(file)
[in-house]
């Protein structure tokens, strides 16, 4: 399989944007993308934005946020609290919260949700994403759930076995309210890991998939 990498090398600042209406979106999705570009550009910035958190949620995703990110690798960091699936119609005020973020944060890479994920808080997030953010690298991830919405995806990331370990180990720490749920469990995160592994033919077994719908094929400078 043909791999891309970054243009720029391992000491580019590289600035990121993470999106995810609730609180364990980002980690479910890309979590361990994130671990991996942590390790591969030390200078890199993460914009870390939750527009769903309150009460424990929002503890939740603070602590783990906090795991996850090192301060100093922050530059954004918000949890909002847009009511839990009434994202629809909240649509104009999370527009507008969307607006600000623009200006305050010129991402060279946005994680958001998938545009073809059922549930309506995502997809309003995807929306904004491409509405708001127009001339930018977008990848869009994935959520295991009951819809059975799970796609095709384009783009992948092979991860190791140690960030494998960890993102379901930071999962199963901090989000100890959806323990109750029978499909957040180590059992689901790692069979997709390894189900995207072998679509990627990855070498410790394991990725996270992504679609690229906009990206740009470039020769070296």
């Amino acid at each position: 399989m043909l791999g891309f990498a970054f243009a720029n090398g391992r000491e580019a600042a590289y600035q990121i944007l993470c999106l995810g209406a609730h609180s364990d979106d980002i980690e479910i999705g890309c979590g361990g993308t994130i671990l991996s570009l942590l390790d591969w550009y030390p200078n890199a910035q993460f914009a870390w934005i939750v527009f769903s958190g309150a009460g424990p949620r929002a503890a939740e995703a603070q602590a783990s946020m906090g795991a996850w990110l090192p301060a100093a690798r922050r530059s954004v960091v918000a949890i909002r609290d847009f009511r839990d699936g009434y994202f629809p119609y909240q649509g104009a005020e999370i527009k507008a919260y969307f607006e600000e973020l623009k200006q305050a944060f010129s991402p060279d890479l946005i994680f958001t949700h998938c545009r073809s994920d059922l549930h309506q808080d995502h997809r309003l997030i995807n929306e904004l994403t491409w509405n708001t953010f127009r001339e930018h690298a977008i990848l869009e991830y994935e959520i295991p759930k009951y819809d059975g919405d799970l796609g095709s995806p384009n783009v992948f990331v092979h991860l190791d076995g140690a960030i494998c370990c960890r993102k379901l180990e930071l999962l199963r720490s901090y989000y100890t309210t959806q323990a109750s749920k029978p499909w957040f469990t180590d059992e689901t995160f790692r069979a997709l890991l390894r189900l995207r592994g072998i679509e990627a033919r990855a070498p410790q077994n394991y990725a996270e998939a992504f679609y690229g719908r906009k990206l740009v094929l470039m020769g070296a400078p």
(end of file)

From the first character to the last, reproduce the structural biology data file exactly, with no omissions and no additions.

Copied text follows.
[in-house]
């Protein structure tokens, strides 16, 4: 399989944007993308934005946020609290919260949700994403759930076995309210890991998939 990498090398600042209406979106999705570009550009910035958190949620995703990110690798960091699936119609005020973020944060890479994920808080997030953010690298991830919405995806990331370990180990720490749920469990995160592994033919077994719908094929400078 043909791999891309970054243009720029391992000491580019590289600035990121993470999106995810609730609180364990980002980690479910890309979590361990994130671990991996942590390790591969030390200078890199993460914009870390939750527009769903309150009460424990929002503890939740603070602590783990906090795991996850090192301060100093922050530059954004918000949890909002847009009511839990009434994202629809909240649509104009999370527009507008969307607006600000623009200006305050010129991402060279946005994680958001998938545009073809059922549930309506995502997809309003995807929306904004491409509405708001127009001339930018977008990848869009994935959520295991009951819809059975799970796609095709384009783009992948092979991860190791140690960030494998960890993102379901930071999962199963901090989000100890959806323990109750029978499909957040180590059992689901790692069979997709390894189900995207072998679509990627990855070498410790394991990725996270992504679609690229906009990206740009470039020769070296």
């Amino acid at each position: 399989m043909l791999g891309f990498a970054f243009a720029n090398g391992r000491e580019a600042a590289y600035q990121i944007l993470c999106l995810g209406a609730h609180s364990d979106d980002i980690e479910i999705g890309c979590g361990g993308t994130i671990l991996s570009l942590l390790d591969w550009y030390p200078n890199a910035q993460f914009a870390w934005i939750v527009f769903s958190g309150a009460g424990p949620r929002a503890a939740e995703a603070q602590a783990s946020m906090g795991a996850w990110l090192p301060a100093a690798r922050r530059s954004v960091v918000a949890i909002r609290d847009f009511r839990d699936g009434y994202f629809p119609y909240q649509g104009a005020e999370i527009k507008a919260y969307f607006e600000e973020l623009k200006q305050a944060f010129s991402p060279d890479l946005i994680f958001t949700h998938c545009r073809s994920d059922l549930h309506q808080d995502h997809r309003l997030i995807n929306e904004l994403t491409w509405n708001t953010f127009r001339e930018h690298a977008i990848l869009e991830y994935e959520i295991p759930k009951y819809d059975g919405d799970l796609g095709s995806p384009n783009v992948f990331v092979h991860l190791d076995g140690a960030i494998c370990c960890r993102k379901l180990e930071l999962l199963r720490s901090y989000y100890t309210t959806q323990a109750s749920k029978p499909w957040f469990t180590d059992e689901t995160f790692r069979a997709l890991l390894r189900l995207r592994g072998i679509e990627a033919r990855a070498p410790q077994n394991y990725a996270e998939a992504f679609y690229g719908r906009k990206l740009v094929l470039m020769g070296a400078p």